“Death ends a life but not a relationship”. So speaks the main character in Robert Anderson’s play I Never Sang for My Father. When we lose someone, they live on in our memories. Sometimes, too, they live on because we haven’t resolved something or because some things were left unspoken.
I don’t think there is a correct way to grieve. Rather we get into trouble when we think there is a correct way to grieve and we’re not doing it. I recall a wonderful lady who lost her husband of over 50 years. She told me that helpful members of her church had given her books on grieving and that she’d read them all, the result being that she was confused. What did I do? I gave her another book to read! I gave her A Grief Observed by C.S. Lewis. The book consists of Lewis’ struggle for the first year after he lost his wife. After the first year of grieving ends, the story just stops. No happy ending. No end to the grief. Clearly, Lewis ends his book with the undercurrent that his grief will go on. (By the way, the woman found the book very helpful).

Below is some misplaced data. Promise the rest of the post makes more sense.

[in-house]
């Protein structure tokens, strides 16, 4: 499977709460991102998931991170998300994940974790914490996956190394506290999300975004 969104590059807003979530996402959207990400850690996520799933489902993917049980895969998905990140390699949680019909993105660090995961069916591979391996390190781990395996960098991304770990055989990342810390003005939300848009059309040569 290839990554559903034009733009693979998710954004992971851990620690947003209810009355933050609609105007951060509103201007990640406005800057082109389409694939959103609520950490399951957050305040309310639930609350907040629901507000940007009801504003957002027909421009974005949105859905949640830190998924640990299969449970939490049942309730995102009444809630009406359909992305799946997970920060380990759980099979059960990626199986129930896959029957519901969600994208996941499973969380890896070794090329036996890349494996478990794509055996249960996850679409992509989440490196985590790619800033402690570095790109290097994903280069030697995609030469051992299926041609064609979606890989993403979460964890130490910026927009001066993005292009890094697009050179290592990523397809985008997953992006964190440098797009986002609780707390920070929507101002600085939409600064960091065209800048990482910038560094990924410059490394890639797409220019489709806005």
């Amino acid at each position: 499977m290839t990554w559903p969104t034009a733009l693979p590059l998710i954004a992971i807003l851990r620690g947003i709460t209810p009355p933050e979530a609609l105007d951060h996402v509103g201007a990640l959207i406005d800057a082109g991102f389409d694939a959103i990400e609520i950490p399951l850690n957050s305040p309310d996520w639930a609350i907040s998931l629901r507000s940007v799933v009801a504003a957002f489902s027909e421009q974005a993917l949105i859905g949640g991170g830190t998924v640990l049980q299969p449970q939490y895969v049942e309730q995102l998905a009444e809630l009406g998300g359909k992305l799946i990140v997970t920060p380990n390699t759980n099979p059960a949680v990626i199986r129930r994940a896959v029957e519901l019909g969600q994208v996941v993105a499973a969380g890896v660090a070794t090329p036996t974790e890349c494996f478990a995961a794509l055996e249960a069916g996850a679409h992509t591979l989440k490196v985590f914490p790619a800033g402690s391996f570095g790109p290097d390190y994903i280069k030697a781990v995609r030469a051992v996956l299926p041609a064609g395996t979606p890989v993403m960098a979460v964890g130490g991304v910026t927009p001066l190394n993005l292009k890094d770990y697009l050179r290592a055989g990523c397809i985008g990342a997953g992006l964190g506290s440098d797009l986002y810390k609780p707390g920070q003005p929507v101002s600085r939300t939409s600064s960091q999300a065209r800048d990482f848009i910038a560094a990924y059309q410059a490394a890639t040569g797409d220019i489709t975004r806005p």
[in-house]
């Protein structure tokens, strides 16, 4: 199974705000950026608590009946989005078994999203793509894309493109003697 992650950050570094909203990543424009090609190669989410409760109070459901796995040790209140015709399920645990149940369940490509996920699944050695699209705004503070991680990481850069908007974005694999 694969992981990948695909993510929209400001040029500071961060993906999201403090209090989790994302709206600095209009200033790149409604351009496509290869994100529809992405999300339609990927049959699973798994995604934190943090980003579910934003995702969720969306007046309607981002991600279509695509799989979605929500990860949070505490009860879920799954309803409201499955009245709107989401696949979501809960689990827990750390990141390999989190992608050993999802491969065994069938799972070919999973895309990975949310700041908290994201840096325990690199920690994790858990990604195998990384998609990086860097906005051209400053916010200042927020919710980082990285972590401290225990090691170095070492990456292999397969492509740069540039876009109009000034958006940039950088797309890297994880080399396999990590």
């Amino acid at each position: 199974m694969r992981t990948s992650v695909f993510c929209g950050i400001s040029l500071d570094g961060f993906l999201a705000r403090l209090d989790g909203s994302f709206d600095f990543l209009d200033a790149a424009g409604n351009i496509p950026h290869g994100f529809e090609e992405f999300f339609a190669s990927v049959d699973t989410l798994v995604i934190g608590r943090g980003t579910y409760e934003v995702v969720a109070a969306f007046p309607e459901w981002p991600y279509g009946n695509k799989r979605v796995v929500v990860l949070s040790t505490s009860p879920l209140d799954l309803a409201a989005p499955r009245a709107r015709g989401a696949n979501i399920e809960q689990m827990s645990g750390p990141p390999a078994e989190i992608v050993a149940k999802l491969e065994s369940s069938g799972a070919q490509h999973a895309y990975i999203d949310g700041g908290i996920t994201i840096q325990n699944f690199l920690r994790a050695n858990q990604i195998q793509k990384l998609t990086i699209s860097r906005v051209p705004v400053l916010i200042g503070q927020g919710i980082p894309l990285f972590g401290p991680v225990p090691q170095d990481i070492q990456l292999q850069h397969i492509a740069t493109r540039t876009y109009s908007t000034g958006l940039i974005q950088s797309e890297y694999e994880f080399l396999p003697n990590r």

Grieving can be downright annoying. At times, it is unexpected, evoked by strains of music, a smell, or some other wisp of a memory. Cigar smoke, for example, always evokes my Uncle Gaddy, whom I loved and miss to this day.
The best that we can do is face our grief and allow the emotion, comforting ourselves with the reminder that grief is testament to caring, a pricetag if you will for loving.
I presented the woman mentioned above with the following scenario: if you could avoid this pain by going back in time and undo the relationship or simply not care as much, would you do it? Without hesitation, she answered “No!”
Grief teaches lessons. There is one loved one who crossed over, leaving me with uncertainty that I had told her I loved her. I’ve made sure to never let that happen again.
“Death ends a life but not a relationship”. Indeed, my relationships with my parents, with the sisters I never met, with friends and loved ones continue to evolve and in some cases to heal. If grief is a component of those relationships, then I embrace it.
Reflections: 1. What relationships do you have where grieving is a part of them? Is there anything about your grief that involves something unspoken?
Further reading and viewing: There is a movie version of I Never Sang for My Father with Gene Hackman that is worth seeing. Lewis’ A Grief Observed is also recommended.